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Berkonomics

Hire “Jacks” (and “Jills”)

Sometimes you need to hire a specialist already trained in a single narrow task.  But for most of us, we’d do far better hiring someone who has proven from past experience to be a “jack of all trades” able to fill many positions, do many tasks, learn and perform in many situations.

You’d be going against the grain of advice by many who state that trained, experienced new hires will benefit the organization, raise the level of enterprise expertise, and fit in and contribute immediately.

On the other hand, many breakthroughs in business and science have come from the intellectually curious, the critical thinker who can ask questions that may be unexpected but lead to new solutions.  And many business leaders have expressed their opinions that JackOfAllTradestheir best hires have been the ones that are most-able to expand the enterprise’s ways of thinking and performing – using creativity rather than rote memory and specific academic education as the driver of innovation.

[Email readers, continue here…]  This leads to a discussion of new hire cost and of sources for new employees.  In the academic world, three new hires on the tenure track can be made for each two retiring with tenure.  That same ratio is close to reality in business.  In each case, the enterprise is able to reassess its needs in relation to its strategic goals, as the natural order is refreshed over time as people leave a business for any reason.

As to sources of new, young employees:  there are two very different types of educations.  Research universities often send their students through a rigorous program of education tilted toward specific specialties, with domain knowledge emphasized over critical thinking and creativity.  Liberal arts colleges, on the other hand, usually allow specializing in broad career tracks while emphasizing the elements of critical thinking, creativity and leadership skills.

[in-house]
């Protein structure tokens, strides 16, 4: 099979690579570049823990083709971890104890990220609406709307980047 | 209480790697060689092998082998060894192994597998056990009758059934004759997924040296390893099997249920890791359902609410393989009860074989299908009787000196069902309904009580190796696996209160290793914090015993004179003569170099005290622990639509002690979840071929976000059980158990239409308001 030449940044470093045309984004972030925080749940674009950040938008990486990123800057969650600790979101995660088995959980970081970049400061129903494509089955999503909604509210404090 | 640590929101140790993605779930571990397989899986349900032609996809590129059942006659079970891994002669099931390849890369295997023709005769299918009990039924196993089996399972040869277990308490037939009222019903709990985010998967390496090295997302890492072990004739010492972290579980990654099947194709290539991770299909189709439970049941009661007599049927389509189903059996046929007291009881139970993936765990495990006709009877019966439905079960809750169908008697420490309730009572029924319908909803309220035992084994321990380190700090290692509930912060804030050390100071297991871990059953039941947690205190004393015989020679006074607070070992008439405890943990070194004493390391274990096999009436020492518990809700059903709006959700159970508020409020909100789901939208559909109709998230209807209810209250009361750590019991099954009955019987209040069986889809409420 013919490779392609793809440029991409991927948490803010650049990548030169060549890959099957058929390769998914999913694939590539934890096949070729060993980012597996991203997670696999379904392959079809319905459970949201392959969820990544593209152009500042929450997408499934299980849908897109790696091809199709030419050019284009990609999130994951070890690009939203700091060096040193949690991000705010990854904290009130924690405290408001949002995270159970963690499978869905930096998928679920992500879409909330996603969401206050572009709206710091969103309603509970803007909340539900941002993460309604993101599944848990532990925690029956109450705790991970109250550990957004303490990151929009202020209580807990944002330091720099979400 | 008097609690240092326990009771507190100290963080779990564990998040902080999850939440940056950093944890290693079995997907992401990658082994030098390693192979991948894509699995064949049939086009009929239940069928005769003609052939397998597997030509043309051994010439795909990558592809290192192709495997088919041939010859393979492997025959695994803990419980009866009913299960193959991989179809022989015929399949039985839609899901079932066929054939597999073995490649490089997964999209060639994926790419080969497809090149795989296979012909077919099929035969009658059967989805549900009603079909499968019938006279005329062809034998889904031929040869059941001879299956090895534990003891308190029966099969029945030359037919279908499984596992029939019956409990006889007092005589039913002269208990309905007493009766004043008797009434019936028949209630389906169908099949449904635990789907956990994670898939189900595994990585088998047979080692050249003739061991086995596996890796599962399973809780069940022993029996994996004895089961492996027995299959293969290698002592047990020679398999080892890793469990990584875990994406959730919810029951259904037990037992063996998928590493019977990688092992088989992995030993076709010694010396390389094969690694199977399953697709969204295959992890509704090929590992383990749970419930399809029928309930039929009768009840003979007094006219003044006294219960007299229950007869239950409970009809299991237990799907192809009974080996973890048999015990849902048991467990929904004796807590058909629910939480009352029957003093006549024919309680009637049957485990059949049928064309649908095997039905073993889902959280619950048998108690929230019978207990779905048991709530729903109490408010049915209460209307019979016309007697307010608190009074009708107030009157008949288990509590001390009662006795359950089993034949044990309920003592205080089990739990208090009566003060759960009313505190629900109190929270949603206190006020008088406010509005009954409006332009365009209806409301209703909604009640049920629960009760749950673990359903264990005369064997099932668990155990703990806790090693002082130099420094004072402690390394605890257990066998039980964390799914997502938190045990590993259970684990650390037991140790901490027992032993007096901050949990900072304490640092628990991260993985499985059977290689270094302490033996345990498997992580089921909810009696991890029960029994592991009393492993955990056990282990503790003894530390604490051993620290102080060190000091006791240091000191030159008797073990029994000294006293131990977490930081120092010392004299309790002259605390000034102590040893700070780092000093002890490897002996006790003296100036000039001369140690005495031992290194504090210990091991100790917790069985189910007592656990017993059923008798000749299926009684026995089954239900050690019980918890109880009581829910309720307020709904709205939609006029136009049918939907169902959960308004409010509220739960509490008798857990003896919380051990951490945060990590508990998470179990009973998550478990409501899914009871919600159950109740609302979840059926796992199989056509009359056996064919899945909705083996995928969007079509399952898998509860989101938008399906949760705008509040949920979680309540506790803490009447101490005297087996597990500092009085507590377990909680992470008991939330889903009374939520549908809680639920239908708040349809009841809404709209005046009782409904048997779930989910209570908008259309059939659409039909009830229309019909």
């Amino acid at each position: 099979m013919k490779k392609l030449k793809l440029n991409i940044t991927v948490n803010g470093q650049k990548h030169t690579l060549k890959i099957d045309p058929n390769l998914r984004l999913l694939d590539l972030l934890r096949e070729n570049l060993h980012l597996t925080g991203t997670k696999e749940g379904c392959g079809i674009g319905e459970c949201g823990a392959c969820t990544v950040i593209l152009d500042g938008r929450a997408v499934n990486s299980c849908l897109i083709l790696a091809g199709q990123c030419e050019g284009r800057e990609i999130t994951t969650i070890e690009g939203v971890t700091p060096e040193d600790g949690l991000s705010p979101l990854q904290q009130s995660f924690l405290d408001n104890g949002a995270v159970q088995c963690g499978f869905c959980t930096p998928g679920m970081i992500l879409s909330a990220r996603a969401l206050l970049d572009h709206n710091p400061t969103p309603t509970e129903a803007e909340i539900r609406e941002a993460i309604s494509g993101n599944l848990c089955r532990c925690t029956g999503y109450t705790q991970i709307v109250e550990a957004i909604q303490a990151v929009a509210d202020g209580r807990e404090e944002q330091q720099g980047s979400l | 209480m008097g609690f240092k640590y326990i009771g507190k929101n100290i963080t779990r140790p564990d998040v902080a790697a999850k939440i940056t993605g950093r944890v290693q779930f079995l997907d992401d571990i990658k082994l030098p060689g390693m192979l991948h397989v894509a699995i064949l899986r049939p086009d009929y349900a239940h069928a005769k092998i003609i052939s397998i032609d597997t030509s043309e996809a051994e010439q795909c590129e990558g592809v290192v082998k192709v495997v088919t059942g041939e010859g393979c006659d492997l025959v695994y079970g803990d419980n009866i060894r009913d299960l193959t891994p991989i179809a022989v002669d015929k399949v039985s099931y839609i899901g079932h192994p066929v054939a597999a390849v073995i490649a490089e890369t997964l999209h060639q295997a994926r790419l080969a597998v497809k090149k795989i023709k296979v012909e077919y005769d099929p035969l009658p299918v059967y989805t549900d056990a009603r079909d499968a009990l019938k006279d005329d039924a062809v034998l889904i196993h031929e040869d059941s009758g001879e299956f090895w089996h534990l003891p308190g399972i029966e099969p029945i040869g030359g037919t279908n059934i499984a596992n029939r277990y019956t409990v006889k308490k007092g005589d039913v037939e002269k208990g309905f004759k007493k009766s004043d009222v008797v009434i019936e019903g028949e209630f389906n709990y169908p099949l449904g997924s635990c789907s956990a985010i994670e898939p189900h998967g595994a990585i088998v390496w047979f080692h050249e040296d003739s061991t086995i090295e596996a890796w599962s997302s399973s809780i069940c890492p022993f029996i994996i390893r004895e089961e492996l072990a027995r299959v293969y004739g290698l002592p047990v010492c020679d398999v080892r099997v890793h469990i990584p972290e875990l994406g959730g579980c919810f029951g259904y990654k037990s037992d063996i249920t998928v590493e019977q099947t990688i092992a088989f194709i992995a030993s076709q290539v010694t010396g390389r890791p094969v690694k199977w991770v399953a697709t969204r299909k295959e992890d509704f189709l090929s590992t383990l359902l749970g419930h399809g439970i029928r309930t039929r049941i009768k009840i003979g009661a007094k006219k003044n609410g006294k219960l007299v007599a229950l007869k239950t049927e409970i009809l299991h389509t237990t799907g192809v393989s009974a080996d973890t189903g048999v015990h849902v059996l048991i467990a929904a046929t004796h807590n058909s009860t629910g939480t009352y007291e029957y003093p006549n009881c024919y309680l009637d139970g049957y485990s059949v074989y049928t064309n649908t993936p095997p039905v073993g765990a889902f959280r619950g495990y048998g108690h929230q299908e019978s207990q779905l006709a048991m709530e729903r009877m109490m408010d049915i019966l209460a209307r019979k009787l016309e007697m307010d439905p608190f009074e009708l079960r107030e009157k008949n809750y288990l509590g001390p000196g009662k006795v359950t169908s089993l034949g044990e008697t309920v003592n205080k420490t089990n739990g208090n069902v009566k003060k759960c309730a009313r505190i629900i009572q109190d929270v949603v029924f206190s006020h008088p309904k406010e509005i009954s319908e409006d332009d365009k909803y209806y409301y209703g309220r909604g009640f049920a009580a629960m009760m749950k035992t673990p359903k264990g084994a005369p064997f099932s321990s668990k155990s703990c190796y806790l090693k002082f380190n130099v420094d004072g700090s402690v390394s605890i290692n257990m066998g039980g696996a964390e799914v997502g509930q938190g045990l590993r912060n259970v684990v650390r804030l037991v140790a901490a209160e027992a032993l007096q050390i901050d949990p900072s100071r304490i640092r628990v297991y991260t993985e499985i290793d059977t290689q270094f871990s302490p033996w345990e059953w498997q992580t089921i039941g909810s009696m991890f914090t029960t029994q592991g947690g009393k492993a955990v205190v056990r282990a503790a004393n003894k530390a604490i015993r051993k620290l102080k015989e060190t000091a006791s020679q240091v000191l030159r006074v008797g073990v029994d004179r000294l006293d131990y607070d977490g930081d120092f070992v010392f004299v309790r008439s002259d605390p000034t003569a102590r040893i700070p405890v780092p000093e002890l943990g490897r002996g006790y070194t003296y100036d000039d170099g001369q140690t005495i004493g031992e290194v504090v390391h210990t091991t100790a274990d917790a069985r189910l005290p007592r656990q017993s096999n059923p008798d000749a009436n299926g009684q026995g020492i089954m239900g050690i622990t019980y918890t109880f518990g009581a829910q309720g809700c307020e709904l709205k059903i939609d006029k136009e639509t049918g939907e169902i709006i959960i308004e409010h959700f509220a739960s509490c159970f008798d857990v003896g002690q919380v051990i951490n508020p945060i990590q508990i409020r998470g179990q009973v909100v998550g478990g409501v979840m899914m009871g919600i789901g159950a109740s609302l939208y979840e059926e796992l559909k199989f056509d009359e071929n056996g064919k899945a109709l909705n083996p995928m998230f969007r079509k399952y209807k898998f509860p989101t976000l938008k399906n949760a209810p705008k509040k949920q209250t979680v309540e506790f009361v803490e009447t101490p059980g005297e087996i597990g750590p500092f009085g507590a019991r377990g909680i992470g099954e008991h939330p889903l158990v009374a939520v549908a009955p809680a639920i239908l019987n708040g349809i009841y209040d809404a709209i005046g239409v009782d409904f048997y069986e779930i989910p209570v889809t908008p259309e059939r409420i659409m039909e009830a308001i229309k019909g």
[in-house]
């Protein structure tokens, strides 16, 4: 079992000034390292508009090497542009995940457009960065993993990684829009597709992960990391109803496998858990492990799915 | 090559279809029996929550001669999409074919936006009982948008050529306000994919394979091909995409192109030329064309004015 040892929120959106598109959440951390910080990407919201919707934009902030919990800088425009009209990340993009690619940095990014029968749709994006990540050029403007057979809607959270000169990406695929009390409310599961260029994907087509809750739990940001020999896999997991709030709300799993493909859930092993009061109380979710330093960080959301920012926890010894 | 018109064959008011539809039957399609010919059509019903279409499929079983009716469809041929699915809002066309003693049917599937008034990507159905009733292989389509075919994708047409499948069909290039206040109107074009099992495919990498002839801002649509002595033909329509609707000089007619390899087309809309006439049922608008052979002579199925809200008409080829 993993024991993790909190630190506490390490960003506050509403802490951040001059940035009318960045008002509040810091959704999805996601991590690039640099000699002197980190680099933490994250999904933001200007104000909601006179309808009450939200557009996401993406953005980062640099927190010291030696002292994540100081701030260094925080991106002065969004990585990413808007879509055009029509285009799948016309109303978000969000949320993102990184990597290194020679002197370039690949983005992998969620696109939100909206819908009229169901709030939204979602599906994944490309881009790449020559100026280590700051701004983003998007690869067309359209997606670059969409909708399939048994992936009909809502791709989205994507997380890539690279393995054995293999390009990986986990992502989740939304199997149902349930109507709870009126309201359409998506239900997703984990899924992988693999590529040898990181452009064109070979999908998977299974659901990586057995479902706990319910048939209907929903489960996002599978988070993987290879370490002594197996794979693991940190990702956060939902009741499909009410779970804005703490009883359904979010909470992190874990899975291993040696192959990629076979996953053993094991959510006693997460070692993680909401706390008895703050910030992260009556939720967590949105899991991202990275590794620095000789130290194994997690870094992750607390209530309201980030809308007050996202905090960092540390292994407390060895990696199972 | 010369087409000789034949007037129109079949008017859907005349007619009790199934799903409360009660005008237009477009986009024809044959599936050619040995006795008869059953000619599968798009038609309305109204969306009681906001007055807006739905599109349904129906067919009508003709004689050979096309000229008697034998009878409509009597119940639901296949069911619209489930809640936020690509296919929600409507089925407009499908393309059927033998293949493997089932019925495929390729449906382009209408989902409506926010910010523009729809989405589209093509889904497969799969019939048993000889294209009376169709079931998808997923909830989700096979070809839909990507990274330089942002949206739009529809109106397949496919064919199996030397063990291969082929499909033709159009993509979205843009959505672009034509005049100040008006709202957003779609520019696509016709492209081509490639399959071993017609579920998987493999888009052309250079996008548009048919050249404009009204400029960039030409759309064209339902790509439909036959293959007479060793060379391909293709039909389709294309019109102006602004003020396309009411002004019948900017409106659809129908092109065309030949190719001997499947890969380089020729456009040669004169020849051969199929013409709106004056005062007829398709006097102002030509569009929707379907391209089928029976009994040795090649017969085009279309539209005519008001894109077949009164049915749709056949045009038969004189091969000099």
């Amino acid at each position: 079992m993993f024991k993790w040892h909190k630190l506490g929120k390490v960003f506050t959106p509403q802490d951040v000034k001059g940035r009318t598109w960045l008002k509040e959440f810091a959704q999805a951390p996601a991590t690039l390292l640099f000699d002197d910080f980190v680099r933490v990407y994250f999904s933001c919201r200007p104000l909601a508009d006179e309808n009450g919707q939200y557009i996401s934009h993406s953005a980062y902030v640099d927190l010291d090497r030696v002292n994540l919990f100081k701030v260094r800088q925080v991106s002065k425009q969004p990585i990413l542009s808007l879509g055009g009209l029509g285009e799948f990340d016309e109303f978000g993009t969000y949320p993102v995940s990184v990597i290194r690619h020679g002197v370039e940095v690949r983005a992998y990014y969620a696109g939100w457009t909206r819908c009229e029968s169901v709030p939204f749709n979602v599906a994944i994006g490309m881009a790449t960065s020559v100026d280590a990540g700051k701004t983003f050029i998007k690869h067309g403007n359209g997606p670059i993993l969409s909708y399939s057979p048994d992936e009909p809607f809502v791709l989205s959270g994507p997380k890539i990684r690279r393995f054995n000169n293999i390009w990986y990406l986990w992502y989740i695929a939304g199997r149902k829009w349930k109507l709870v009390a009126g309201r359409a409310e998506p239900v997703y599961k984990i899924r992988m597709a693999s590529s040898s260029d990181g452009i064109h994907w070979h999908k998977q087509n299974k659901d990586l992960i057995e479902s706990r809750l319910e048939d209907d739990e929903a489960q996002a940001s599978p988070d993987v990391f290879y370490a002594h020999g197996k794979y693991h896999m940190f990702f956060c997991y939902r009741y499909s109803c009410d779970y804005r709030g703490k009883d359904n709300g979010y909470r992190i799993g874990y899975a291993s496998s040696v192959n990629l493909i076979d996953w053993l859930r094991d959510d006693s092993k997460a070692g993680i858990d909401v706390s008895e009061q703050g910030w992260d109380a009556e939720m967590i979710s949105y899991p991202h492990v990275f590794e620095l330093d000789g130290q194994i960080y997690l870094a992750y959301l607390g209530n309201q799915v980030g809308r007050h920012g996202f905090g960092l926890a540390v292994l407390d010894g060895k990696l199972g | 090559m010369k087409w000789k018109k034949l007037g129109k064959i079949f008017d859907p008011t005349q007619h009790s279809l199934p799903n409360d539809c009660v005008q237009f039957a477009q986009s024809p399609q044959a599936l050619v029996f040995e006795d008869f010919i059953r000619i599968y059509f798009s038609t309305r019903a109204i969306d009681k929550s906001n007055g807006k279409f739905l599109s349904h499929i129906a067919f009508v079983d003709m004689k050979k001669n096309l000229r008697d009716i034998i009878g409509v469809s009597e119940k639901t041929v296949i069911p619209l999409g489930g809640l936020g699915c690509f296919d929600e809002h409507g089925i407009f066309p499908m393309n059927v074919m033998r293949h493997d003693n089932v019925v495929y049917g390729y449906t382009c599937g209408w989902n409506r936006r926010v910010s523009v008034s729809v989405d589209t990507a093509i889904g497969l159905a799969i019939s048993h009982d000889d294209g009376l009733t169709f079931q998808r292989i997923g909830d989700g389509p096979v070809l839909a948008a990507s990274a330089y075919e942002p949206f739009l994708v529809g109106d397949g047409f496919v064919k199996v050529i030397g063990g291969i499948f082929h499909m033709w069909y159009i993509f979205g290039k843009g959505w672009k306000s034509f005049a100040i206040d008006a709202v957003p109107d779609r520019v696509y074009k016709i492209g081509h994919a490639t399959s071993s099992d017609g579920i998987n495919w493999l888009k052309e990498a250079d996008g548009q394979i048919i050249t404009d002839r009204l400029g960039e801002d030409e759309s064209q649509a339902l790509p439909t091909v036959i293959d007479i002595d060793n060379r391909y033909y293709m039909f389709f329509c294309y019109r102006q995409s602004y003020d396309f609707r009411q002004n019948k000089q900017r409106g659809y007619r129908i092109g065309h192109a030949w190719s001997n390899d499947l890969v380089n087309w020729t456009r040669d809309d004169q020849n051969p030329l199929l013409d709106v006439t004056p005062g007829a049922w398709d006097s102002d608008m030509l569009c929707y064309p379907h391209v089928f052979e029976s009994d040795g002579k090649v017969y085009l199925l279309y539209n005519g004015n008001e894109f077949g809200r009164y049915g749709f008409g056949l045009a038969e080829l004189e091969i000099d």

For your needs, which young graduate would you select?  The title of this insight tips my hand, as I lean toward hiring those with those extra traits, and training them in the specific skills of their discipline.  The benefit:  a boost in corporate creativity and new blood at the bottom perhaps capable of future executive leadership.

  • Philip Bromiley

    I would object to Dave’s characterization of the graduates of research universities as lacking critical thinking and creativity. A large university produces a very wide variety of students. Some are narrowly trained – becoming proficient in many areas requires such focus. Others are less narrowly trained. The liberal arts graduates from a research university probably strongly resemble the liberal arts graduates from a top liberal arts college. The ability to coast through programs also differs – part of the success of engineers may come from engineers becoming accustomed to working harder in school than graduates of some other programs.

    Many, perhaps a majority, of the innovative businesses in the US have been driven by graduates of research universities. The big difference among schools is that the better schools start with fundamentally smarter, harder working individuals than less selective schools.

  • Lucien Ruby

    Dave,

    The worst hiring mistakes I made throughout my career came when I went for people with specific background/skills that I believed were needed in the venture at that time. The problems came when the perceived skills needed were not exactly what the venture actually needed—and it always happened that way—and the folks with more specific expertise often lacked the peripheral vision to identify and deal with the real problems.

    Once again, I agree with you. All the best.

    Lucien

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